Nitroglycerin may be administered to help decrease the danger during an attack. Nitroglycerin dilates arteries and usually increases blood flow to the heart. The small pill is placed under the tongue and dissolves almost instantly. The patient seeking an angina treatment by using nitroglycerin may feel immediate relief. For a persistent condition, cardiac catheterization may be performed to find life threatening blood clots. Treatment may include ballooning out arteries and inserting stints to open them for a better blood flow. Further medical attention may involve using inhibitors. Inhibitors are drugs that successfully prevent formation of blood clots and aid in dissolving existing blood clots.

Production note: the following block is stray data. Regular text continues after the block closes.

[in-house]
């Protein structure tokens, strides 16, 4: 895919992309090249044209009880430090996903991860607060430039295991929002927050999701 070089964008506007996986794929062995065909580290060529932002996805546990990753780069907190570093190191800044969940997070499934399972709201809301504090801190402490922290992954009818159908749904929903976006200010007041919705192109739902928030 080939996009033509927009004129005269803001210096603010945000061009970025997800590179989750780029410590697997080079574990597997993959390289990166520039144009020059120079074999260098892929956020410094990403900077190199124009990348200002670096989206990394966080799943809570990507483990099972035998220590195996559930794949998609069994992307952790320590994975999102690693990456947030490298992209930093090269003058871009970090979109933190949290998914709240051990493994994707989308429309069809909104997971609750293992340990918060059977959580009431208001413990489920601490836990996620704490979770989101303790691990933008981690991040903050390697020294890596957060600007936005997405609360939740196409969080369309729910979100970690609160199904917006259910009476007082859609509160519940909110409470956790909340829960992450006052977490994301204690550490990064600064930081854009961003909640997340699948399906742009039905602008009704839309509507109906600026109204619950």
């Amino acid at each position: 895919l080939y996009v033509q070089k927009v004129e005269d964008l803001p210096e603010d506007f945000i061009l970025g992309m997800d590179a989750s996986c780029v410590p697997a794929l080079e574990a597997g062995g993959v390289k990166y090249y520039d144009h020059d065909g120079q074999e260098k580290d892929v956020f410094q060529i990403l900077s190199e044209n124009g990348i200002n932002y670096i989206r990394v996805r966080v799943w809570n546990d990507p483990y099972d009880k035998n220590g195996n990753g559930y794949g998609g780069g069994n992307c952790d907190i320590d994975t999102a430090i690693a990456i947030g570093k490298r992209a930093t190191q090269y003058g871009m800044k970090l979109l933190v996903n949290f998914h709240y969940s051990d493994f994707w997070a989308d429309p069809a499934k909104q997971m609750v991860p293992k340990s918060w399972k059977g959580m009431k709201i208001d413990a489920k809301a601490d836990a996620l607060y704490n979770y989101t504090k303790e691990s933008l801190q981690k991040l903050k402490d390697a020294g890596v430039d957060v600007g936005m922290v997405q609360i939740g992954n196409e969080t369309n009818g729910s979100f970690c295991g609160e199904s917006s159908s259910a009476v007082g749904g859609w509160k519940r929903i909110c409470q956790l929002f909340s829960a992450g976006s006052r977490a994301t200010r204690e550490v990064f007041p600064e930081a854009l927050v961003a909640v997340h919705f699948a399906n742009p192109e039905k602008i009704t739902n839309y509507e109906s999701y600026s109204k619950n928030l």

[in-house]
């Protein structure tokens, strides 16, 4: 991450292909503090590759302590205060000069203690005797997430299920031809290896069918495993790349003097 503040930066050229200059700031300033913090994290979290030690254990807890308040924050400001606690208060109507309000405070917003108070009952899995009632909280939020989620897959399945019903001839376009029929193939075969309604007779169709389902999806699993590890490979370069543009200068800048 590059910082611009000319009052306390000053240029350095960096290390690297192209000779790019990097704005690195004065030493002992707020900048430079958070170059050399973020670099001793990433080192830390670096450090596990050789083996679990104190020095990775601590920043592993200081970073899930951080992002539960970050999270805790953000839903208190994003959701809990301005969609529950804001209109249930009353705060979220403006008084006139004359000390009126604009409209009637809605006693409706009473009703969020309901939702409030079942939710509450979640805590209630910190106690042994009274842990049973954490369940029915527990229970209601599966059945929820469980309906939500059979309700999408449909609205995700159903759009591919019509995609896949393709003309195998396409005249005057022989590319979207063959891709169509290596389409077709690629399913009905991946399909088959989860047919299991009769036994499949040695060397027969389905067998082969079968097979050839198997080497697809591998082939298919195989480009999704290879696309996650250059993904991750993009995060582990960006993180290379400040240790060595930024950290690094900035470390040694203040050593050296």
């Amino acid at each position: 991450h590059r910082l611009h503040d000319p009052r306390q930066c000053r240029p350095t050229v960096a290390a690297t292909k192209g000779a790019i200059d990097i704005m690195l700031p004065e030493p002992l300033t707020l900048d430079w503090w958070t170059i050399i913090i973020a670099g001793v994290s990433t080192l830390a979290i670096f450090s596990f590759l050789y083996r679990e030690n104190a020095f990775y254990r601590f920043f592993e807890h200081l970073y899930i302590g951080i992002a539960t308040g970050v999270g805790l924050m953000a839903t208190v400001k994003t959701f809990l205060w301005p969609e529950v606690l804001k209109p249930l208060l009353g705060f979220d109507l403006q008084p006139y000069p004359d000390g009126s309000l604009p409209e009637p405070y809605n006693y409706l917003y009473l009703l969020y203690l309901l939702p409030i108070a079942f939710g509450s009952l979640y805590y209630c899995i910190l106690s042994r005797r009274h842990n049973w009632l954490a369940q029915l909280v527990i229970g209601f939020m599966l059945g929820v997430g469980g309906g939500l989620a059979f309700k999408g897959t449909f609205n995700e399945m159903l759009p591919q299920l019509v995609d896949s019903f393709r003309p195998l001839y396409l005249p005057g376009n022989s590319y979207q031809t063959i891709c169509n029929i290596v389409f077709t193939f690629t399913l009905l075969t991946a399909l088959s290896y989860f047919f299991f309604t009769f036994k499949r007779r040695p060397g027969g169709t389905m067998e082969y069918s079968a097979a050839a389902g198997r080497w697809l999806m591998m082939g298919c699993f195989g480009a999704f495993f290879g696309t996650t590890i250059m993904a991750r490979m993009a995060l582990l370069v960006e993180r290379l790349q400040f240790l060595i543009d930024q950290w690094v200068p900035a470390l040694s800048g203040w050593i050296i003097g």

Many other drugs may be used for treatment protocols to help patients. Some drugs are helpful in controlling blood pressure or cholesterol levels, and dilate arteries to reduces strain on the heart. Some drugs may have side effects that are not tolerable by all patients, so it is wise to understand the possible side effects and to keep the doctor apprised of all negative effects experienced. Other medical protocols are available to a patient seeking angina treatment. One of these procedures involves a noninvasive outpatient technique. The total treatment usually spans 5 days and includes 35 hours. During this time a patient has cuffs placed around their calves and thighs. The cuffs inflate in rhythm with the heartbeat to increase blood supply. This procedure has been found to improve quality of life for many patients that are administered a treatment for angina.